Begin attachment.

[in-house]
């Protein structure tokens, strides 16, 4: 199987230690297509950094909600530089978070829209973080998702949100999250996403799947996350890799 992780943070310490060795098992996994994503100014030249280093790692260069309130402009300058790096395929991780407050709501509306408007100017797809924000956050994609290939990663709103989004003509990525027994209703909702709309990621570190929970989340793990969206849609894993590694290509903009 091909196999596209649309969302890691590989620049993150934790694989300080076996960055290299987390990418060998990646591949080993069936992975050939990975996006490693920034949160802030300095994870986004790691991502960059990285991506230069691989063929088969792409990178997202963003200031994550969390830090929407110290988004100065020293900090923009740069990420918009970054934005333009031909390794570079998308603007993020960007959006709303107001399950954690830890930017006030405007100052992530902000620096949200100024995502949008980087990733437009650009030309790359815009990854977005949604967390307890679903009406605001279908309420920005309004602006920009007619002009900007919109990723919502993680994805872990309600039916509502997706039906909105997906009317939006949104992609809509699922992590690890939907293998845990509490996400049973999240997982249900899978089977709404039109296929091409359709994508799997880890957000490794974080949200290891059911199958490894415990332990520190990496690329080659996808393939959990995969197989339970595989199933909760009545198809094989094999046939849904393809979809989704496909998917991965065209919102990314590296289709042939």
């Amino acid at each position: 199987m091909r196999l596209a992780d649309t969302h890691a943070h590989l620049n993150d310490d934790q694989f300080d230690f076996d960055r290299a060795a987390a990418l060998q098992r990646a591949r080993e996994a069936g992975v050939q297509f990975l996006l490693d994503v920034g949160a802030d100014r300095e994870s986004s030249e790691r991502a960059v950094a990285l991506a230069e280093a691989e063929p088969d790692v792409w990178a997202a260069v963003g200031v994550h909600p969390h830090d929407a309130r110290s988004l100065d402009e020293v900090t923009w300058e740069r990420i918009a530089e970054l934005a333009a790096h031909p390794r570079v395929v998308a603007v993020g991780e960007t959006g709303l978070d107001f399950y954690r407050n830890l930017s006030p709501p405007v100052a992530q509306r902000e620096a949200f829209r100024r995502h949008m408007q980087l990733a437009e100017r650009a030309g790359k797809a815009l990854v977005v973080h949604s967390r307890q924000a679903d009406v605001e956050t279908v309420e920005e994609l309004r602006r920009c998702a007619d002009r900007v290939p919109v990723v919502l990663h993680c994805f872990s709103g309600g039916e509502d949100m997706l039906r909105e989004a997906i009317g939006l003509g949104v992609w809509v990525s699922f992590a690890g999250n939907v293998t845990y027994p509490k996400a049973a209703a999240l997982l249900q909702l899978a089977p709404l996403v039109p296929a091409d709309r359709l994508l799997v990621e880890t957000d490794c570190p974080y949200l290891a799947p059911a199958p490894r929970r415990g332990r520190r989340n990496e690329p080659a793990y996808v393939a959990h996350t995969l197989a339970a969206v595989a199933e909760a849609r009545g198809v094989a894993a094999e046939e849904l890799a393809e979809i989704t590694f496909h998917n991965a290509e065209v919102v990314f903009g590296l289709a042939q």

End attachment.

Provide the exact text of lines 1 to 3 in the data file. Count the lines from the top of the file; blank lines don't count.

[in-house]
């Protein structure tokens, strides 16, 4: 199987230690297509950094909600530089978070829209973080998702949100999250996403799947996350890799 992780943070310490060795098992996994994503100014030249280093790692260069309130402009300058790096395929991780407050709501509306408007100017797809924000956050994609290939990663709103989004003509990525027994209703909702709309990621570190929970989340793990969206849609894993590694290509903009 091909196999596209649309969302890691590989620049993150934790694989300080076996960055290299987390990418060998990646591949080993069936992975050939990975996006490693920034949160802030300095994870986004790691991502960059990285991506230069691989063929088969792409990178997202963003200031994550969390830090929407110290988004100065020293900090923009740069990420918009970054934005333009031909390794570079998308603007993020960007959006709303107001399950954690830890930017006030405007100052992530902000620096949200100024995502949008980087990733437009650009030309790359815009990854977005949604967390307890679903009406605001279908309420920005309004602006920009007619002009900007919109990723919502993680994805872990309600039916509502997706039906909105997906009317939006949104992609809509699922992590690890939907293998845990509490996400049973999240997982249900899978089977709404039109296929091409359709994508799997880890957000490794974080949200290891059911199958490894415990332990520190990496690329080659996808393939959990995969197989339970595989199933909760009545198809094989094999046939849904393809979809989704496909998917991965065209919102990314590296289709042939």
């Amino acid at each position: 199987m091909r196999l596209a992780d649309t969302h890691a943070h590989l620049n993150d310490d934790q694989f300080d230690f076996d960055r290299a060795a987390a990418l060998q098992r990646a591949r080993e996994a069936g992975v050939q297509f990975l996006l490693d994503v920034g949160a802030d100014r300095e994870s986004s030249e790691r991502a960059v950094a990285l991506a230069e280093a691989e063929p088969d790692v792409w990178a997202a260069v963003g200031v994550h909600p969390h830090d929407a309130r110290s988004l100065d402009e020293v900090t923009w300058e740069r990420i918009a530089e970054l934005a333009a790096h031909p390794r570079v395929v998308a603007v993020g991780e960007t959006g709303l978070d107001f399950y954690r407050n830890l930017s006030p709501p405007v100052a992530q509306r902000e620096a949200f829209r100024r995502h949008m408007q980087l990733a437009e100017r650009a030309g790359k797809a815009l990854v977005v973080h949604s967390r307890q924000a679903d009406v605001e956050t279908v309420e920005e994609l309004r602006r920009c998702a007619d002009r900007v290939p919109v990723v919502l990663h993680c994805f872990s709103g309600g039916e509502d949100m997706l039906r909105e989004a997906i009317g939006l003509g949104v992609w809509v990525s699922f992590a690890g999250n939907v293998t845990y027994p509490k996400a049973a209703a999240l997982l249900q909702l899978a089977p709404l996403v039109p296929a091409d709309r359709l994508l799997v990621e880890t957000d490794c570190p974080y949200l290891a799947p059911a199958p490894r929970r415990g332990r520190r989340n990496e690329p080659a793990y996808v393939a959990h996350t995969l197989a339970a969206v595989a199933e909760a849609r009545g198809v094989a894993a094999e046939e849904l890799a393809e979809i989704t590694f496909h998917n991965a290509e065209v919102v990314f903009g590296l289709a042939q």